"The fact that you have an ally means that you can work together," she says. "You agree between the two of you what you're going to do and you help each other move forward," she says. "It's based on trying to find time to observe each other teaching. You're always there to feed in ideas, and you're always there to say no, don't give up-keep going. And it's not done in a threatening, but in a supportive way."
After 13 years in teaching, Anne says the scheme has allowed her to recharge her batteries. She is now on another Teacher2Teacher course with another colleague.
"It's really good because we've been through all the changes: we've been through the literacy hour, the numeracy hour and we've had the book training.
"This is a chance for us to get together with teachers from other areas of the country and swap ideas, which is really important."
With chimeras and visions of their schools Do modern managers hone their teaching tools
After 21 years in teaching, Ian Raper wants to move into a senior management role. Ian, 43, is head of science at St Edwards C E comprehensive school in Romford, Essex.
He is one of 200 subject leaders on the Leading from the Middle programme, a scheme for middle managers being piloted by the National College for School Leadership. Two other members of staff at his school are also on the programme and the head, Giles Drew, acts as their mentor.
Part of the three-term programme involves a computer-simulated "virtual school". Participants are faced with everyday problems encountered by subject heads. There are also three days of face-to-face training and a school leadership project, which is effectively a guided walk through a three-term school improvement cycle. Participants have the chance to practise skills such as negotiating, giving feedback to colleagues and handling sensitive situations. Ian likes the programme's flexibility, since much of it is online. Chat rooms and bulletin boards allow him to study at home.
"Of all the professional development I've done, this is the most closely focused and probably the most useful so far," he says. "With the virtual school there are a series of scenarios and a number of possible solutions.
"You have to choose and it monitors how your decision affects the school.
It gives you a chance to try decisions and make judgments without it being threatening. If you get it wrong, it's not the end of the world. " The programme will be available nationally from September, with 1,000 participants, and will be extended to include other middle-level leaders, including year heads, special needs and ICT co-ordinators.
Time for the fairer sex to climb the rungs; Embrace authority, speak in leaders' tongues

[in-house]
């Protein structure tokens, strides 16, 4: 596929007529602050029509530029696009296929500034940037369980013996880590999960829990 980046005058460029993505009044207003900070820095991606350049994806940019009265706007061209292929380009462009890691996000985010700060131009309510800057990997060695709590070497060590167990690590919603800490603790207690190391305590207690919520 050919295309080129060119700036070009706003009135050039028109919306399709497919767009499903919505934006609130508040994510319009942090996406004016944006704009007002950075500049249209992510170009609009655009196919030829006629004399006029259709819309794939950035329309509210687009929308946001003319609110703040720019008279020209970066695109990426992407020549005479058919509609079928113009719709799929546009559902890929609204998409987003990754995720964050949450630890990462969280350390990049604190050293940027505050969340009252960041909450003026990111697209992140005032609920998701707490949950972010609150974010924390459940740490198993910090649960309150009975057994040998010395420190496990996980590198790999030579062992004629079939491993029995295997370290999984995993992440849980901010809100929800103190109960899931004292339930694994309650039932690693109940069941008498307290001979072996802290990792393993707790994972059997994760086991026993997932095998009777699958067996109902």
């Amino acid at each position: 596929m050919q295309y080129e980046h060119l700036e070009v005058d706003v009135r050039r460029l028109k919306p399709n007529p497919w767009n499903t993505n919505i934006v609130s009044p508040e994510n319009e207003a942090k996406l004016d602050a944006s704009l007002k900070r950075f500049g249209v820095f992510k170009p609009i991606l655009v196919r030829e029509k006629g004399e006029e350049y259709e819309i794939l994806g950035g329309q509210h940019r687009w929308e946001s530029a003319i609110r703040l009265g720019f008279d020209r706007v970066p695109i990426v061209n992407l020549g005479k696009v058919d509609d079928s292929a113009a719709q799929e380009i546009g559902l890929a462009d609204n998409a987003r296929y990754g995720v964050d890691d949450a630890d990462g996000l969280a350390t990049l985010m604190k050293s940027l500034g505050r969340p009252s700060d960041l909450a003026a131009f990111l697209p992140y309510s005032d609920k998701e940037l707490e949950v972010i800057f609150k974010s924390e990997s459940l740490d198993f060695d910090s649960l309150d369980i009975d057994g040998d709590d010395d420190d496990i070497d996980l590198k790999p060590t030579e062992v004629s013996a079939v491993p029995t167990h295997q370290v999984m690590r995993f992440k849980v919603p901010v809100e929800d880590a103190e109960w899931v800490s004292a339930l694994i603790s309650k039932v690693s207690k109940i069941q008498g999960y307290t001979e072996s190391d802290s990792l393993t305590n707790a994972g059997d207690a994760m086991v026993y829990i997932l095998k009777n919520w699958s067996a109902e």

Paula Dickinson has taught for 18 years and has gradually worked her way up the career ladder. She is the learning manager for Year 7 at Crown Woods school in Eltham in south-east London.
Ms Dickinson has put herself forward for a pilot Women in Leadership and Management programme being developed by the National College for School Leadership and expected to start in the summer term.
"For someone of my age group who has made a conscious choice to stay in the profession I see this as a unique and wonderful opportunity to get my foot on to the next rung of the ladder," says Paula, 42.
"I certainly believe that I have a great deal to continue to offer the profession. I'm looking to move up to assistant head and hopefully then into deputy headship."
The programme will offer two-day residential courses involving a range of activities to help women in middle management in schools to develop their leadership skills and overcome barriers to promotion. The courses will aim to help them understand their own strengths and boost their confidence.
Deputy head Vanessa Ogden says she is pleased with the response to the NCSL course: 20 women in middle management roles at Crown Woods have said they would like to take up places on the programme. Because of the difficulty of accommodating this number without upsetting the running of the school, Crown Woods has set up regular discussions to allow those taking part in the pilot to share their experience.
"The head is very supportive of women moving through the programme," Ogden says."A large proportion of our middle managers are talented women who have made a big impression in the school."
With fading eyes, the sage with silver hair Reviews the whole with wise and stoical air
Apart from a three-year break to have children, science teacher Jean Cade has been in the classroom since 1968. She plans to retire in four years' time, when she reaches 60.
"I find it very hard to envisage retirement," she says, "and so I tend to go on as I've always done, which is that if there are opportunities that interest me I'll go for them. I have never been one of these people who had a particular career path in mind. I've always just enjoyed teaching. And so most of my career has been spent as a basic class teacher."
Jean teaches at Deacon's school in Peterborough. She first qualified as an advanced skills teacher in 1998 and now co-ordinates all initial teacher training at the school. She believes the AST role has benefited her enormously.
"Many trainees are young people with lots of good ideas and enthusiasm," she says. "And these days the vast majority of trainees are very competent.
"It also makes me examine my practice and makes those in the department examine their practice, so that we're looking fresh and constantly trying to improve what we're doing, because we're the role models. So I get a tremendous amount from doing that.
"It also makes me keep up to date with my subject knowledge. Biology is probably the fastest-moving, fastest-changing subject on the curriculum.
Being an advanced skills teacher helps me to keep abreast of recent developments, but also gives me a chance to share some of the expertise I've built up over the years in teaching children."
During her career Jean has seen a dramatic improvement in professional development for teachers.
She recalls the early days of her teaching career: "You were either a classroom teacher or a head of department and you went on to be a deputy head if you were that ambitious, and then a head. And that was it.
"Now, with the AST initiative you can carry on teaching but you can do other things as well. I have the opportunity to get involved in some mentoring research, which is something that never would have come my way when I first started teaching."